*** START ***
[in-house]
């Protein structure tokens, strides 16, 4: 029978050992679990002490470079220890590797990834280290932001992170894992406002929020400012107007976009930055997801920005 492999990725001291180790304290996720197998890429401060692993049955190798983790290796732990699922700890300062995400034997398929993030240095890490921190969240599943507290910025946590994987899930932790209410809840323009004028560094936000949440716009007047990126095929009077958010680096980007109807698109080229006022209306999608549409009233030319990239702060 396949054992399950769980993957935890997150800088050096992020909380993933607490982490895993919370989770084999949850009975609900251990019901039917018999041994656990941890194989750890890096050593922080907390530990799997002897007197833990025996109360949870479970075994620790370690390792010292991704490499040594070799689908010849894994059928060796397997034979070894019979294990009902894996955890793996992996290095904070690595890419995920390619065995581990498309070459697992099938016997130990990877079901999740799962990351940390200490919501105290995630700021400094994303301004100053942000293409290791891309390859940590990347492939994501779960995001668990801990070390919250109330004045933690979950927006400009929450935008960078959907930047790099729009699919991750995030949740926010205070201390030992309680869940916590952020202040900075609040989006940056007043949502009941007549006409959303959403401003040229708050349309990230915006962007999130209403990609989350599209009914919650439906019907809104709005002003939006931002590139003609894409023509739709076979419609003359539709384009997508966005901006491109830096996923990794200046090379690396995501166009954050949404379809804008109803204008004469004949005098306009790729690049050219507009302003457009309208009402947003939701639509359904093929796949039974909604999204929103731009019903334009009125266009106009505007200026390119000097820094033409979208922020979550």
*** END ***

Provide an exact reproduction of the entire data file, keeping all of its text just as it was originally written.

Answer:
[in-house]
């Protein structure tokens, strides 16, 4: 029978050992679990002490470079220890590797990834280290932001992170894992406002929020400012107007976009930055997801920005 492999990725001291180790304290996720197998890429401060692993049955190798983790290796732990699922700890300062995400034997398929993030240095890490921190969240599943507290910025946590994987899930932790209410809840323009004028560094936000949440716009007047990126095929009077958010680096980007109807698109080229006022209306999608549409009233030319990239702060 396949054992399950769980993957935890997150800088050096992020909380993933607490982490895993919370989770084999949850009975609900251990019901039917018999041994656990941890194989750890890096050593922080907390530990799997002897007197833990025996109360949870479970075994620790370690390792010292991704490499040594070799689908010849894994059928060796397997034979070894019979294990009902894996955890793996992996290095904070690595890419995920390619065995581990498309070459697992099938016997130990990877079901999740799962990351940390200490919501105290995630700021400094994303301004100053942000293409290791891309390859940590990347492939994501779960995001668990801990070390919250109330004045933690979950927006400009929450935008960078959907930047790099729009699919991750995030949740926010205070201390030992309680869940916590952020202040900075609040989006940056007043949502009941007549006409959303959403401003040229708050349309990230915006962007999130209403990609989350599209009914919650439906019907809104709005002003939006931002590139003609894409023509739709076979419609003359539709384009997508966005901006491109830096996923990794200046090379690396995501166009954050949404379809804008109803204008004469004949005098306009790729690049050219507009302003457009309208009402947003939701639509359904093929796949039974909604999204929103731009019903334009009125266009106009505007200026390119000097820094033409979208922020979550």